High Performing Business – Planning – Estimates

Michelle LaBrosse, CCPM, PMP, PMI-ACP, RYT

Estimating the work required to complete a project is a skill that gets better with more practice.

Estimating the work required to complete a project is a skill that gets better with more practice.  Here is the result of the staging project for our office property we are selling in Portland.

Estimating is a crucial element of my project success.   It is the early assumptions made that set most projects in motion. I was thinking about this after the first weekend of my property in Portland being on the market. The first estimate that even started this was with observing very few properties were on the market in Portland (this was an estimate later confirmed by doing research into the current Portland real estate market).  I was initially considering renting out both units of the property I now use for my office as we are consolidating locations but after seeing the market forces happening, decided to test a different approach.

I learned it was a seller’s market with many properties selling for 25% over list price in the first week with multiple offers. Since we needed to do the work to put the property into a rent ready condition as temporary office space for visiting execs or people in the business start-up mode anyhow, why not see if we could capture the property buying frenzy happening right now?

This got me thinking about how important early project planning estimates are in the overall success of a project. I had two different estimates done by experts on the property. One by a property management company that gave me three ranges of possible rental rates for each unit based on comparable spaces in the area. The other by a realtor who gave me an initial listing price of the property based on comparable property values.   I then had to estimate what it would cost me to ready the property for putting it on the market. It needed interior refreshing on the paint, carpets cleaned, materials that had to be moved to our shipping facility in another state, and the outside landscaping refreshed. And we needed to get all this done in a week as sometimes these buying frenzied markets do not last that long.

When I get estimates from people to do work on properties, I’ve learned the more vague the job requirements, the more vague the estimate.  For example, I asked the painter to fix the dings in the walls, door jams, and the posts in the entry.   I got an initial estimate but was told – “the posts may need some extra work and it might make sense to repaint the hallways that are fairly dinged up.” So we set up a not to exceed material and labor budget with a bonus for completing the work quickly.   It took several phone calls to get a landscaper in post haste and he was able to accomplish his work at the requested budget in the time frame required.

I’ve found when contractors underbid their work they tend to put your projects on the “will get to when things are slow list” – especially if you are moving and they are not sure they can earn repeat business from you. So I made sure we budgeted sufficiently so our project would be on the top of their list.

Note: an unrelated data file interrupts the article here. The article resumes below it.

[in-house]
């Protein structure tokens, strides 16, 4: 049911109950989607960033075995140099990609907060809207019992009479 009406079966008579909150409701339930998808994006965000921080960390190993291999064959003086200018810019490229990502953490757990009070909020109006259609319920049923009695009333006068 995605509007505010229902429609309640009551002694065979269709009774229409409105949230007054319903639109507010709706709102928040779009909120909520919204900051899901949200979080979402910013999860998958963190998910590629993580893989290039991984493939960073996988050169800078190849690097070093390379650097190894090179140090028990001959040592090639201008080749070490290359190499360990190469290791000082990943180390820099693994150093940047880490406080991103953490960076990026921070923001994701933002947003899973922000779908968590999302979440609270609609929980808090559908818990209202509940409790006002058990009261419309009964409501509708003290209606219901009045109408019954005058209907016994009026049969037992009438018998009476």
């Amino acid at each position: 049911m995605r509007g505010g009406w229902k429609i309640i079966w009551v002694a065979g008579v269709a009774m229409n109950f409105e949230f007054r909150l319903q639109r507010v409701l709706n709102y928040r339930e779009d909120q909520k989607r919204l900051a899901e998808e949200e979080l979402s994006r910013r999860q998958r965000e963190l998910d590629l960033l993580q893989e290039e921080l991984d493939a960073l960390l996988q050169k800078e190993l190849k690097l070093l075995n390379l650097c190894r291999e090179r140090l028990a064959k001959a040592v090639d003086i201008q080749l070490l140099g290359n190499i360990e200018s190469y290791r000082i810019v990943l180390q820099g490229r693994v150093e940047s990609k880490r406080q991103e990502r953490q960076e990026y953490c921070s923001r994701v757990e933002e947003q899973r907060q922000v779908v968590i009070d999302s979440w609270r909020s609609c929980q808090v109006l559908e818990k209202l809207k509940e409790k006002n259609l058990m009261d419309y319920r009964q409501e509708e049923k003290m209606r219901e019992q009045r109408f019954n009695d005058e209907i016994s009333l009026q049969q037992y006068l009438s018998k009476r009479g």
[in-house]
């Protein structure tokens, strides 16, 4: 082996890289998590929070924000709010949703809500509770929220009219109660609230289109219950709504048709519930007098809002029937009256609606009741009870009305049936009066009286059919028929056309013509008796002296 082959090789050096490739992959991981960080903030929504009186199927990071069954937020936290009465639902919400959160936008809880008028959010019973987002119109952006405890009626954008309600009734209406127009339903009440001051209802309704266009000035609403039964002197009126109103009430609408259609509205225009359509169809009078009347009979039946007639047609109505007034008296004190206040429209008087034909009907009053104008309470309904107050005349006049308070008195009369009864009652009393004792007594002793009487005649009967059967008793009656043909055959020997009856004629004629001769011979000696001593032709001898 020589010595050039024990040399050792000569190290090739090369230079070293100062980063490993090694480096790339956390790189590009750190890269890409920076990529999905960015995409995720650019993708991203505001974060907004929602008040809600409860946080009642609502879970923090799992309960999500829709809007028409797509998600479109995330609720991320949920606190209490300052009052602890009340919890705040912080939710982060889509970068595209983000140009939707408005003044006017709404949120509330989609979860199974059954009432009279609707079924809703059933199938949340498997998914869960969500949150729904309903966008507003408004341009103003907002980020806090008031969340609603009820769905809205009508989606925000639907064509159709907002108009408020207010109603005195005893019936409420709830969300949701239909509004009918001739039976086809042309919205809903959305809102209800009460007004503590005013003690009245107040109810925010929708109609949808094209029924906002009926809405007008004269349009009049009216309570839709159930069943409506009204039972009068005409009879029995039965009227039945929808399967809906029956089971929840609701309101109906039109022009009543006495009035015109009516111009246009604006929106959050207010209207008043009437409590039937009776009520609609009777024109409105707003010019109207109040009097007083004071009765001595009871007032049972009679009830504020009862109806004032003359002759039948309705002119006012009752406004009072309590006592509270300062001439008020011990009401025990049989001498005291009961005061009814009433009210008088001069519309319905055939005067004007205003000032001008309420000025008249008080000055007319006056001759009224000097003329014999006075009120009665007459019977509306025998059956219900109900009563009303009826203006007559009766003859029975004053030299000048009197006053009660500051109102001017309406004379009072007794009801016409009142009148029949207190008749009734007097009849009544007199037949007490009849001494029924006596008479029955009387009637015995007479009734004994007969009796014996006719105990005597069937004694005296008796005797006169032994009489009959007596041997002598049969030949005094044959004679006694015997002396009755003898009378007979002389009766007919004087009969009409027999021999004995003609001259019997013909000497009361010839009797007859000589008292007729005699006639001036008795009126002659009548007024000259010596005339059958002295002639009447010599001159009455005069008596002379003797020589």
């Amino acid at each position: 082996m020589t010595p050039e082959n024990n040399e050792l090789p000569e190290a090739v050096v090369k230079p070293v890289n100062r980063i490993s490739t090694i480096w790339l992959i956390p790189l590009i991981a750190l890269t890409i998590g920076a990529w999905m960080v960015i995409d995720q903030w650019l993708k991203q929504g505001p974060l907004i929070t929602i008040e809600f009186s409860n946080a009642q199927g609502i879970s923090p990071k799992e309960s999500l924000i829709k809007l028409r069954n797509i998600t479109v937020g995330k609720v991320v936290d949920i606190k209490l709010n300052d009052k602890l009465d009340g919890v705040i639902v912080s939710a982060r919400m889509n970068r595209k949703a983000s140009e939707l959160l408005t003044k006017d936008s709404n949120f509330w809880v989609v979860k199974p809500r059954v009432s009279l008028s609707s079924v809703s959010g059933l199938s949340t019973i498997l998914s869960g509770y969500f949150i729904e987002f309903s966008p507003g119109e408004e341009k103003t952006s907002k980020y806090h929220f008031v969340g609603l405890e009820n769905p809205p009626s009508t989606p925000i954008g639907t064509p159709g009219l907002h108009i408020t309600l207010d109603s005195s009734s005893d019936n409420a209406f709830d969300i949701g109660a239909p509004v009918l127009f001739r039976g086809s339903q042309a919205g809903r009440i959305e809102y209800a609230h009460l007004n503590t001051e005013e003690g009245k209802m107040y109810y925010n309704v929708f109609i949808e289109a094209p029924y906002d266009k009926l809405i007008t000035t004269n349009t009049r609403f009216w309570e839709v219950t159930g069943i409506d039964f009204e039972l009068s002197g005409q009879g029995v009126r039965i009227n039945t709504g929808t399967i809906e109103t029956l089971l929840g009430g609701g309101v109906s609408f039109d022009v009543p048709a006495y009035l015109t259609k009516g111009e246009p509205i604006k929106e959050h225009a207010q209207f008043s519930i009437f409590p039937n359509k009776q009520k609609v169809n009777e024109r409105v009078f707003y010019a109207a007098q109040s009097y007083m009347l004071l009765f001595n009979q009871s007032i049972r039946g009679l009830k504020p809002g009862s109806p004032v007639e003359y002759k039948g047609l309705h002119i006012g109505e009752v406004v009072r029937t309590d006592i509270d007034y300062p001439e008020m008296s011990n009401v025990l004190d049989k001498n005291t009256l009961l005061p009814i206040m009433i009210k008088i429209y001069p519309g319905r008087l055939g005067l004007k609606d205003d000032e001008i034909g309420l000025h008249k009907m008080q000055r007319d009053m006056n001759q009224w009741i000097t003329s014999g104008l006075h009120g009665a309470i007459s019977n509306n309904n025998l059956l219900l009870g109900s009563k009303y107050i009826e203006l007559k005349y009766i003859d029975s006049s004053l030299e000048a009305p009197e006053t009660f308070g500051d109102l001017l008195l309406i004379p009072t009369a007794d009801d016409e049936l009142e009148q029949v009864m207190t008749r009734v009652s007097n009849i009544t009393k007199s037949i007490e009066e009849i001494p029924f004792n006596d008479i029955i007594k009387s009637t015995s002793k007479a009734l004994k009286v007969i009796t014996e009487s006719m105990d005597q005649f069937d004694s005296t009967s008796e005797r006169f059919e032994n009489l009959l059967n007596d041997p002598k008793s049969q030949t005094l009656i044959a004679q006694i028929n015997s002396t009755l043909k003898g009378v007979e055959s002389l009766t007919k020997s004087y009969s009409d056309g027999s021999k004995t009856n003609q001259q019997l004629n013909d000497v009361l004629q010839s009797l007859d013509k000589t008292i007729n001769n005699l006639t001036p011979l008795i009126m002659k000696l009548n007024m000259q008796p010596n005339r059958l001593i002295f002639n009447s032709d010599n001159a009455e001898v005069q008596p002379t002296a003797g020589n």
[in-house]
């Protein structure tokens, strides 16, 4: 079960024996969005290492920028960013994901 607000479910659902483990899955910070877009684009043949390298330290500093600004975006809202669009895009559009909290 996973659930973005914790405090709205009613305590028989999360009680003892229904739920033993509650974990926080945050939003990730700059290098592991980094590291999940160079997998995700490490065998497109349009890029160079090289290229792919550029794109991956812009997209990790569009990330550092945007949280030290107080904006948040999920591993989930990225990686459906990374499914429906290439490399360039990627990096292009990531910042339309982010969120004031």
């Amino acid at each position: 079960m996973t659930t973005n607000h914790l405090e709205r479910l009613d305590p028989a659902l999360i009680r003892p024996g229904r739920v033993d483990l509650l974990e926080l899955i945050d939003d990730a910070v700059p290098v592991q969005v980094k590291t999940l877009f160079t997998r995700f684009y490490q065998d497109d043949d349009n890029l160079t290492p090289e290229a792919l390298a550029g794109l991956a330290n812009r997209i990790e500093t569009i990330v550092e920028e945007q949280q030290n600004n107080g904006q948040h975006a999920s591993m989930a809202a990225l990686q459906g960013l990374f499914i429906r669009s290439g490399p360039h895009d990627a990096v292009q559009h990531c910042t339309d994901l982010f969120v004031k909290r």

With the estimates in hand,  I apply two different techniques to get a better feel for how to make sure I have the cash flow required.   The first technique is a variation of a military planning technique called PERT (Project Evaluation and Review Technique). This requires estimating task time – (p+4m+o)/6   where p = pessimistic estimate (longest time), o – optimistic estimate (least time), m = most likely estimate. When you have costs associated with labor hours, this is a good way to get a more accurate budget estimate.  I also used this to get a more statistically accurate estimate for the possible rental payment from the rent comps I received.

Another estimating technique I use is confidence limits – this is how confident is the person giving me the estimate. For example, the painter was 50% confident of the initial bid to fix the posts as there were several unknowns as to the level of repair required. This means the lowest possible bid would be 50% lower and the upper limit of the bid could be on and a half times as much.   (starting to sound like a fifth grade math problem). We came up with a work around solution that was actually far less than the original bid (this is what can happen with the confidence limits approach).

I improve my abilities at estimating on a continual basis by reviewing estimates after the fact to see how well I have actually done. I do this monthly on the company’s budgets – reviewing the previous months budget estimates to what we actually generated and spent. Then I adjust the next month’s budgets based on actuals. This helps me develop better instincts for running required projects.

You can learn more about how to do better estimating with a number of Cheetah Learning’s Project Management courses. To find the best course for you – contact a Cheetah Career counselor at 888-659-2013 or email “hello@cheetahlearning.com“.

Comments are closed.